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Re: Multi-Factor Authentication Concern
From: Chad Perrin <perrin () apotheon com>
Date: Tue, 14 Aug 2007 22:21:17 -0600

On Tue, Aug 14, 2007 at 03:11:09PM -0400, Devin Rambo wrote:

I would say that this does not fit the commonly understood definition of
multi-factor authentication, per se. There may in fact be multiple factors
used to authenticate a person with the nuclear key codes (at least, I would
hope so). I don't know if there's an actual common term for adding the
requirement of having additional people authenticate in order to gain access
to a system, but I would say that this is an example of multi-layered
multi-factor authentication. You can require that two people enter their
passwords correctly; to me that would be multi-layer, single-factor
authentication. Or you can have three people required to correctly enter
passwords AND have their retinas scanned, which would be multi-factor,
multi-layer.

The number of people being authenticated is discrete from the number of
factors used, and in the case of the nuclear sub example, layers are being
added as a check when the judgement of a human being must be evaluated as
part of the authentication process. You wouldn't someone who's had a mental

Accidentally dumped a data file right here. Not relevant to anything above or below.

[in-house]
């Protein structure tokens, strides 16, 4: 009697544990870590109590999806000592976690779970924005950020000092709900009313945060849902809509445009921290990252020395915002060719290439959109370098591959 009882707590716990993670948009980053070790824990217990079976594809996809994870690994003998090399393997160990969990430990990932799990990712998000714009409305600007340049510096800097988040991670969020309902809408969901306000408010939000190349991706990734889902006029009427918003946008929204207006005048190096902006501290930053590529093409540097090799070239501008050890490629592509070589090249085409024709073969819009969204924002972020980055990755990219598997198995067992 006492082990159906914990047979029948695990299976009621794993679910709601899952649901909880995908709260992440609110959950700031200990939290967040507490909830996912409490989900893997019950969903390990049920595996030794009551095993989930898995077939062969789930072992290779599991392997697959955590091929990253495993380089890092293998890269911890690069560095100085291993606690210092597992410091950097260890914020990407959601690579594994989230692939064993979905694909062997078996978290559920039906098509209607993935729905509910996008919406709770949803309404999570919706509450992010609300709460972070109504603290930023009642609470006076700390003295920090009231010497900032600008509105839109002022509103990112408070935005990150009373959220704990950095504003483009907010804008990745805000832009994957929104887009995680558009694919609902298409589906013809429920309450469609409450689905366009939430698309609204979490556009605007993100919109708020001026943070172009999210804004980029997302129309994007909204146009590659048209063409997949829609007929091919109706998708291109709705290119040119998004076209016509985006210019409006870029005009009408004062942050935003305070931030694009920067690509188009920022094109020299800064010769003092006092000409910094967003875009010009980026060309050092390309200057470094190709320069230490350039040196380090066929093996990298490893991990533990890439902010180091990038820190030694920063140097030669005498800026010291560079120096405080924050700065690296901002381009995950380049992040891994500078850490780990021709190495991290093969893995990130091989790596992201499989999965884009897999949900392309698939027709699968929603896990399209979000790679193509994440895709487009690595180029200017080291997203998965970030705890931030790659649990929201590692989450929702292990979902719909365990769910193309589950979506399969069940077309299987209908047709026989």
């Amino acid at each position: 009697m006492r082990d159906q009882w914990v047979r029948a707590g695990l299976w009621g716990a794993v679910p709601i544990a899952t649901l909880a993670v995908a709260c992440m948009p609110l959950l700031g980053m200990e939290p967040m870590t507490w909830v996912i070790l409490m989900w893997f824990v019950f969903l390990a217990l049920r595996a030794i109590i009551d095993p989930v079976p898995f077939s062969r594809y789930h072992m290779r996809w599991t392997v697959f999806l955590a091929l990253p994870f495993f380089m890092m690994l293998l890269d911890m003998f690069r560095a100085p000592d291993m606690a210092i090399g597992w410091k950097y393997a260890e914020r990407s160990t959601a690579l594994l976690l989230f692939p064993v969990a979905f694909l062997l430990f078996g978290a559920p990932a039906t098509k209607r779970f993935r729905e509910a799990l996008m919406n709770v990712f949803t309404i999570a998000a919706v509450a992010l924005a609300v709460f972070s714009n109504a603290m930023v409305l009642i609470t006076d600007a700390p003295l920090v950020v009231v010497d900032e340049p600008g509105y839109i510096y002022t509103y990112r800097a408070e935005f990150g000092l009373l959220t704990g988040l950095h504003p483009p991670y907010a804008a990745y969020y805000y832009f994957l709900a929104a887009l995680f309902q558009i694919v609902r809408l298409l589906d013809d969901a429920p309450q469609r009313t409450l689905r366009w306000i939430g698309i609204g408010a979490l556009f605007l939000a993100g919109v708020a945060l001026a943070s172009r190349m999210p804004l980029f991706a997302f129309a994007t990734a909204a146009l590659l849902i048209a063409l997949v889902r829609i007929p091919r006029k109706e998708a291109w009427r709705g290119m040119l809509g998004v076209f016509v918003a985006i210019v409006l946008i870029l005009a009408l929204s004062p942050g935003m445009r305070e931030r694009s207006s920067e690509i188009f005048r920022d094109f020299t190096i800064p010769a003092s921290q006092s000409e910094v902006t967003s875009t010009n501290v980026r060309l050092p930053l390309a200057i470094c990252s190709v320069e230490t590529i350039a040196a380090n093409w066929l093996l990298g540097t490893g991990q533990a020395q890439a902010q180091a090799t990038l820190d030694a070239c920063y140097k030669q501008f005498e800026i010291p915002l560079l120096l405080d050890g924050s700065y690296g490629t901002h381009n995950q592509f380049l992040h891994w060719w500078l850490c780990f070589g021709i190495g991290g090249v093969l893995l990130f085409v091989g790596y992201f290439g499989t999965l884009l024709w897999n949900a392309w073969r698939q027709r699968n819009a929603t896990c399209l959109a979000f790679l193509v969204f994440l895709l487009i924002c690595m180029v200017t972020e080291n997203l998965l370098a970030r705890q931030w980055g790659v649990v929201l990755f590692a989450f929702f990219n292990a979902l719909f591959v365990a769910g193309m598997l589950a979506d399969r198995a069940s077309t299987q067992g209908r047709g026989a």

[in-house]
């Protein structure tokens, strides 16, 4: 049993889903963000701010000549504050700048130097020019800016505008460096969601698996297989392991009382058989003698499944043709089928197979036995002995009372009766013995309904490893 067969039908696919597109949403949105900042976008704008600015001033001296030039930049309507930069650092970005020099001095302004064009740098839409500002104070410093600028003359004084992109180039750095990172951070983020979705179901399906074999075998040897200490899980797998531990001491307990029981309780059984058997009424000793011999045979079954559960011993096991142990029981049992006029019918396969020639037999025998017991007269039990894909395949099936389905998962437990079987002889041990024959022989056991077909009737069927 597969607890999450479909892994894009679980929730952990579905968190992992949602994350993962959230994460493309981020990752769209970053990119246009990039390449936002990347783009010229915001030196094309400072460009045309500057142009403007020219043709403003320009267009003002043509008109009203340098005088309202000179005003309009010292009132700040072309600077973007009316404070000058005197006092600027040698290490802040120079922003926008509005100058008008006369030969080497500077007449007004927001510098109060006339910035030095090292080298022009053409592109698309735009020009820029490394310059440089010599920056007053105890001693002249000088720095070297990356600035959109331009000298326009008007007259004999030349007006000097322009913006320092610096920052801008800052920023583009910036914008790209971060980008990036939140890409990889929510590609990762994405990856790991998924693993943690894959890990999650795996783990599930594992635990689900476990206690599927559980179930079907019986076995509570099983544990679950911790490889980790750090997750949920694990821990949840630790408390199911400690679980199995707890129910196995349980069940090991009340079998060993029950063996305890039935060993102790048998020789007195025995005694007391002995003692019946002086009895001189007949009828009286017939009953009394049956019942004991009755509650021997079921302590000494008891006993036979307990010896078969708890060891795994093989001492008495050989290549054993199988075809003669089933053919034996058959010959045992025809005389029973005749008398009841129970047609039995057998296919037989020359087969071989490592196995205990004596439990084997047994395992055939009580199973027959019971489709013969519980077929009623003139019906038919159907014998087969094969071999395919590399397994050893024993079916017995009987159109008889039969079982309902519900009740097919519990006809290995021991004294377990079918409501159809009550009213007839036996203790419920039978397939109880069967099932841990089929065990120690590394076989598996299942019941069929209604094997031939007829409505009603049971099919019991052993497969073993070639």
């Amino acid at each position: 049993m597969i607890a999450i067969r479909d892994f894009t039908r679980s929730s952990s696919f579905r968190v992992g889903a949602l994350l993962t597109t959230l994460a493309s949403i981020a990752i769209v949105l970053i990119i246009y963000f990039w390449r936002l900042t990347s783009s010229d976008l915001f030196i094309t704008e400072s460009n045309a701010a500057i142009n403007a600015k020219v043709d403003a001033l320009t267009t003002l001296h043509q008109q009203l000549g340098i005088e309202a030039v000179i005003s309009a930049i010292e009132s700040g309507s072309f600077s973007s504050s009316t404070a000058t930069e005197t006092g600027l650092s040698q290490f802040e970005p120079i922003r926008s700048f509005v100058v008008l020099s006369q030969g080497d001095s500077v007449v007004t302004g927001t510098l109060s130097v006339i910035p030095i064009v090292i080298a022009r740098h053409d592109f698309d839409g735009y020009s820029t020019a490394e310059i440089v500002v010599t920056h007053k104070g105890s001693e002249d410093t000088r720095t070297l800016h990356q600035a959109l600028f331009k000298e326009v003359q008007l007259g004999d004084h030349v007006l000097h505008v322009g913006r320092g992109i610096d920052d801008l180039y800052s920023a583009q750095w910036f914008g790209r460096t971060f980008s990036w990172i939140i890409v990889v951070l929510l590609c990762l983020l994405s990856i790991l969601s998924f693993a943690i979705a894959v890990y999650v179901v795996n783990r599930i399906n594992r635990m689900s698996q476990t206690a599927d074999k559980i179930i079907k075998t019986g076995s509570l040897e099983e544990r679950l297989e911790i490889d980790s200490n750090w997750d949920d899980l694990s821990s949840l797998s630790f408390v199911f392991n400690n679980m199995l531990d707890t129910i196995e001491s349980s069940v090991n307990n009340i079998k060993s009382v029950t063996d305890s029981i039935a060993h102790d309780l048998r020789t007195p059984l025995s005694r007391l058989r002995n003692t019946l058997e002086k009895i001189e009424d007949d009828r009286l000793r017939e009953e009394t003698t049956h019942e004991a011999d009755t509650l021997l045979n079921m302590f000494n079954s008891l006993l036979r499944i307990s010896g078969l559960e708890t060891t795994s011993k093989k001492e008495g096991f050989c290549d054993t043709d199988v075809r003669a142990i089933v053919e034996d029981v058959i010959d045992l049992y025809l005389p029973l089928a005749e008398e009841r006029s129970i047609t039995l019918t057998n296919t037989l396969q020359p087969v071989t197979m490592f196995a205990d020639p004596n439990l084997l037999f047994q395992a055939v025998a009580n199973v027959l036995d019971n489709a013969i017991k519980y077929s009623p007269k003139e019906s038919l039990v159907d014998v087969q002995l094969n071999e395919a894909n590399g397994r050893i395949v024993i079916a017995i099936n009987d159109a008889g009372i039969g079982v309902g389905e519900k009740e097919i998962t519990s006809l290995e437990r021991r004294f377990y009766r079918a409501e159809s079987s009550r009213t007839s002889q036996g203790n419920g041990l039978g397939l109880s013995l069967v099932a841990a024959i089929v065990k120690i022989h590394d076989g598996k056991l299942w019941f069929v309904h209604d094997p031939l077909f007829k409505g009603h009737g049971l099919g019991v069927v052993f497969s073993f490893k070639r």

breakdown to have sole access to the nuclear button, just to cite one
example.

You're talking about the difference between authentication (determining
the authenticity of the identity the person is trying to use to access
the system) and authorization (the level of authority the person has
assuming he or she has been authenticated).  One might refer to a
combination of two or more authentication options from among "something
you know", "something you have", and "something you are" as multi-factor
authentication, whereas needing two or more people of a particular level
of authority or greater might be called multi-factor authorization.

These are quite distinct concepts, as you pointed out.

-- 
CCD CopyWrite Chad Perrin [ http://ccd.apotheon.org ]
Paul Graham: "Real ugliness is not harsh-looking syntax, but having to
build programs out of the wrong concepts."


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